I lay awake last night when an idea came to me. What if there was an annual show where awards were given to film-makers for outstanding achievements in a variety of categories? Upon doing some research I discovered that someone had beaten me to the idea. Someone named Oscar.
After reading about Oscar and his Academy, I came across some startling information. In the wake of the recent #oscarssowhite controversy I unearthed a long history of people being dissatisfied with the Academy. Its demographics may also indicate certain, biases, shall we say. From Wikipedia:
In 2012, the results of a study conducted by the Los Angeles Times were published describing the demographic breakdown of approximately 88% of AMPAS’ voting membership. Of the 5,100+ active voters confirmed, 94% were Caucasian, 77% were male, and 54% were found to be over the age of 60. 33% of voting members are former nominees (14%) and winners (19%).
Maybe someone oughta knock these folks off their pedestal. Maybe I still have a chance to shine.
But, I thought, how could I ever hope to compete with the Oscars? With all their money and resources, my dream was destined to failure… Then I remembered I had a blog. What a time to be alive.
I immediately set about forming a new judging committee. Unfortunately due to budgetary constraints and personnel limitations the composition of this new committee shows a similarly skewed demographic make-up, consisting of a shocking 100% white, 100% male panel, with exactly one member total. I would ask our readers to please excuse this discrepancy, and know that the committee was constructed with the best of intentions.
So folks, without further ado welcome to the inaugural episode of the Joshcars. We’re sure in for an exciting night. (Full disclaimer, I’ll only give awards to films I’ve actually seen, which means there’s undoubtedly going to be many excellent films that won’t make the cut due to the Joshcademy’s personal failings. For that I apologise.) Now on with the awards!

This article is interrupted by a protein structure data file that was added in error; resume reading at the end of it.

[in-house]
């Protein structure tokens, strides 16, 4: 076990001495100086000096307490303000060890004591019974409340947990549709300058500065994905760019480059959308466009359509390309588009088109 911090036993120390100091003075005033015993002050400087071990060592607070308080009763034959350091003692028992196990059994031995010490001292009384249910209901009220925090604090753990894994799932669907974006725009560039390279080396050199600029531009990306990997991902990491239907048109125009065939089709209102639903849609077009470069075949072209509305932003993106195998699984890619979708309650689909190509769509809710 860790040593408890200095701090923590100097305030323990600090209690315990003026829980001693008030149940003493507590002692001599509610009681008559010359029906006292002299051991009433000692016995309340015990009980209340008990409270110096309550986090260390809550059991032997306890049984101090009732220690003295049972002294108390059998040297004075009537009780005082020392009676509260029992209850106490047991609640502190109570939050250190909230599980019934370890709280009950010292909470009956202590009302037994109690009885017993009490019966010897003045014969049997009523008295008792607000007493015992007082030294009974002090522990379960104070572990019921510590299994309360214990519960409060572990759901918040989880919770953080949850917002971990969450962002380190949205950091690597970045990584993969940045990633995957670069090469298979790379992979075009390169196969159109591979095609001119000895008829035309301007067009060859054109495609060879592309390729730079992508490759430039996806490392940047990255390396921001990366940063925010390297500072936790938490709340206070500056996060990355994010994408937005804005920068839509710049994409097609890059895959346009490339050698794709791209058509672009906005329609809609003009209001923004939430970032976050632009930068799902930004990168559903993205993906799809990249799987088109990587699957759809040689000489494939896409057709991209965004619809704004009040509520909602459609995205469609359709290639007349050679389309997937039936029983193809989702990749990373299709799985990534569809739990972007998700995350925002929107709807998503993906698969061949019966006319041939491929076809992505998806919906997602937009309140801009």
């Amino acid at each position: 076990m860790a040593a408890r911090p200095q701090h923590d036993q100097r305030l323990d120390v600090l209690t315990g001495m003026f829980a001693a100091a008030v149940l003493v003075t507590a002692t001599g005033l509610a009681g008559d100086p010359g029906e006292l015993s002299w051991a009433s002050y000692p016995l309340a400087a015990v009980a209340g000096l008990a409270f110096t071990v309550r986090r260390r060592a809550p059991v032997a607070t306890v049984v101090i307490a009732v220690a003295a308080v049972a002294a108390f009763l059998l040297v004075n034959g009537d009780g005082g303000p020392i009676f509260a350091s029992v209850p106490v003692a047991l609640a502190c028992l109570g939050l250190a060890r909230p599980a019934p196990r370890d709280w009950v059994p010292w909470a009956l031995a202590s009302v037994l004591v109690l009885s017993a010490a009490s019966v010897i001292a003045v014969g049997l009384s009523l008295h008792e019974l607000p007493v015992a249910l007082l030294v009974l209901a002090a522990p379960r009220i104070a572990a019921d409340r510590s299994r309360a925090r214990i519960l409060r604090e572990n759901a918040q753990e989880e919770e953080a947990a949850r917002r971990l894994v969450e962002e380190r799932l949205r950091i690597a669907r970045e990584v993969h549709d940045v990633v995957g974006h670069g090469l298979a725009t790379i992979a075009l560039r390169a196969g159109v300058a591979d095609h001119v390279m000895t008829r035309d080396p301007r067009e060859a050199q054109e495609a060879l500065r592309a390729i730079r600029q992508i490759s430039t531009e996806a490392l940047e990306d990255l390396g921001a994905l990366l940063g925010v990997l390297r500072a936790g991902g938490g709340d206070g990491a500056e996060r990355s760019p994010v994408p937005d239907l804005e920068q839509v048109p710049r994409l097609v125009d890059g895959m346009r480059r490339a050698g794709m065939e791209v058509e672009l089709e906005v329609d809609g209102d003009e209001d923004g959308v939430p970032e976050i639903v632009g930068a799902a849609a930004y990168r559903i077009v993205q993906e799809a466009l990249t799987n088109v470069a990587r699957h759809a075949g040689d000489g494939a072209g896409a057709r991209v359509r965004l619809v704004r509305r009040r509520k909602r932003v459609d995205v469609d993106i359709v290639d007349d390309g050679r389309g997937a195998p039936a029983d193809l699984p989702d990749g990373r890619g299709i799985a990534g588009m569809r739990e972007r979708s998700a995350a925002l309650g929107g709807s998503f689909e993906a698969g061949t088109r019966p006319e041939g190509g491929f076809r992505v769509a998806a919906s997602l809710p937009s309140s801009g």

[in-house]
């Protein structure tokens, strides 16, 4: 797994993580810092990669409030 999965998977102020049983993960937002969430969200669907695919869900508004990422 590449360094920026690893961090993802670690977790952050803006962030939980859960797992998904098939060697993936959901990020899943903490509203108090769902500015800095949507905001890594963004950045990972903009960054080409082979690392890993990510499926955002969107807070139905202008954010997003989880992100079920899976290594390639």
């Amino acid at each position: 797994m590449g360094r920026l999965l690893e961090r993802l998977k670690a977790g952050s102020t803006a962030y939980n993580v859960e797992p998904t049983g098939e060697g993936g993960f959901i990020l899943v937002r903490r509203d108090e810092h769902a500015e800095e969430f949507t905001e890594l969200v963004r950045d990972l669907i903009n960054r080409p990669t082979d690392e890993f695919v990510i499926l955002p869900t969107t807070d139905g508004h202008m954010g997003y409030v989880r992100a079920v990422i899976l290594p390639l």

ACTOR* WHO WAS THE BEST AT ACTING
*Note “actor” in this context is not gendered. I don’t see any good reason to have separate categories.
Emily Blunt was great in Sicario. Tom Hardy is great in everything, including Mad Max. Rooney Mara was captivating in Carol. I thought Mark Ruffalo did really well in Spotlight too. Jacob Tremblay in Room was the best child actor I’ve ever seen. Lots of solid performances, I think it’s a tough year to pick because there was nothing particularly unique, just good dramatic acting. But if I had to give it to someone…
WINNER! Brie Larson in Room. Pretty much made the film for me. Unbelievable performance.
ACTOR WHO WAS BEST AT ACTING, BUT WASN’T THE MAIN ACTOR IN THAT FILM
Honourable mentions! Cate Blanchett did really well in Carol. Tom Hardy was easily the best thing about The Revenant. Benecio Del Toro was excellent in Sicario.
WINNER! Charlize Theron in Mad Max: Fury Road. Great Performance, great character.
PERSON WHO WAS THE BEST AT POINTING A CAMERA AT THINGS (AND OTHER IMPORTANT JOBS)
Honourable mentions! J.J. Abrams captured the look and feel of the original Star Wars really well in The Force Awakens. Lenny Arahamson used perspective really potently in Room. George Miller knocked it out of the park with Mad Max.
WINNER! You can’t take it away from him, The Revenant is a well-shot movie. Alejandro G. Iñárritu takes it.
PERSON WHO WAS BEST AT MAKING SOUNDS FOR A FILM
Honourable mentions! Honestly I’m not a big sound guy so this one is probably a bit of a mess, but I did love the scores to The Revenant and Star Wars: The Force Awakens, but not as much as…
WINNER! Mad Max again. Dem drums…
MOST SURPRISINGLY NOT SHIT FILM
Honourable mentions! No big shocks. The Force Awakens was much better than I thought it would be.
WINNER! It’s not even that I thought it would be shit, just that I really didn’t expect it to be very, very, good. Creed. Go watch it.
FILM THAT MADE ME THINK THE MOST AFTERWARDS
Honourable mentions! I thought Spotlight was powerful. The Big Short was thought-provoking. Inside Out was very poignant, with a surprising amount of maturity.
WINNER! Anomalisa. I still don’t really know what to make of it. I love Charlie Kaufman, but man, that was the most brutally nihilistic film I’ve ever seen.
Honourable mentions! The Force Awakens looked exactly how it should have. Mad Max made brilliant use of colour. The Revenant was gorgeous.
WINNER! Crimson Peak. The costumes and sets in that film were incredible. Worth watching just for the atmosphere.
PERSON WHO WAS BEST AT WRITING WORDS FOR ACTORS TO REMEMBER AND THEN SAY OUT LOUD
Honourable mentions! I couldn’t make a writing category and not nominate Charlie Kaufman. Tom McCarthy wrote a great script for Spotlight, very naturalistic with some really poignant one-liners. Taylor Sheridan did a good job with Sicario.
WINNER! Inside Out. Such a good movie. Probably the best Western animated film of the decade.
FILM THAT WAS MOST GOOD
Honourable mentions! Inside Out was the only other film I would call genuinely outstanding.
Okay this might seem like a cop out but it’s a bit silly to say one film is “better” than another without listing the actual criteria for how that decision was made. Is it the most entertaining? The most thought-provoking? Most competently made? Some arbitrary combination?
Out of all the films I saw in 2015 I thought that Mad Max: Fury Road was the film I would most watch again. Constantly. Forever. Probably the best action movie I’ve ever seen. Enough said really.